For the quarter, we reported $1.3 million operating loss, compared to $15.7 million of operating income in 2019. The operating loss was driven by the drop in sales and a significantly higher charge from stock-based compensation expense in Q2 of 2020.

As I will show later in Slide 27, the charge was $5.7 million in the quarter compared to $0.7 million in Q2 of 2019. This increase was due to the rise of our share price in the quarter.

The operating loss was offset by $2.2 million of Argentine peso-denominated investment gains from cross-border trade, resulting in positive income before income taxes of $0.6 million. The net loss for the quarter was $5.7 million, after deducting $6.2 million of income tax provision for Q2.

Adjusted EBITDA was $9.4 million, 65% below the $27.4 million recorded in 2019. It is relevant to note, our adjusted EBITDA includes the full stock-based compensation charge. Excluding this item, the fall in EBITDA is 54%.

And also as Jorge expressed in his prepared remarks in spite of a complicated quarter, for all the reasons previously discussed, we managed to maintain slightly positive or neutral free cash flow from ongoing operations. Year-to-date, free cash flow from ongoing operations was $14.3 million.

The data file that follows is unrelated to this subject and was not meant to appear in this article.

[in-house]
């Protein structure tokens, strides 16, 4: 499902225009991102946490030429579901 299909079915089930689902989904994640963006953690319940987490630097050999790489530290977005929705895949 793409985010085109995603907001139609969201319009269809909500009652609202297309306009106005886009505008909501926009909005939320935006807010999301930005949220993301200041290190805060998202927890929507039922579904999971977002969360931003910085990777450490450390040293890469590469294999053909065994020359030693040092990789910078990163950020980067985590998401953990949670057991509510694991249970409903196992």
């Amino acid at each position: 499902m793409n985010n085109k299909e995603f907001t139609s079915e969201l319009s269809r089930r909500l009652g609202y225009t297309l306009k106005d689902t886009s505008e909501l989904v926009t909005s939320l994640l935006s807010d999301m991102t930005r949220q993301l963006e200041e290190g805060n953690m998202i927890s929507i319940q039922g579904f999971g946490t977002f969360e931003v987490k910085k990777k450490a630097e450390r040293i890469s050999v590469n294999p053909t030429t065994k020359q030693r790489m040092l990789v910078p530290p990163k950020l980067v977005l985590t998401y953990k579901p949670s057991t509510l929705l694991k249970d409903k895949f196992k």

Now to the next slide please, Slide 25. When breaking down our sales performance for the quarter, we can appreciate that the largest impact came from lower silver and gold production, explaining the bulk of the decrease quarter-over-quarter of $23.4 million.

Next slide, Slide 26. Here at the top of the slide, we show adjusted operating income for the quarter of $1.5 million. We have a full reconciliation of our adjusted figures at the end of the presentation and at the end of the news release. The main item of adjustment above operating income is a $2.7 million foreign exchange loss stemming from the balance sheet of our Argentina subsidiary.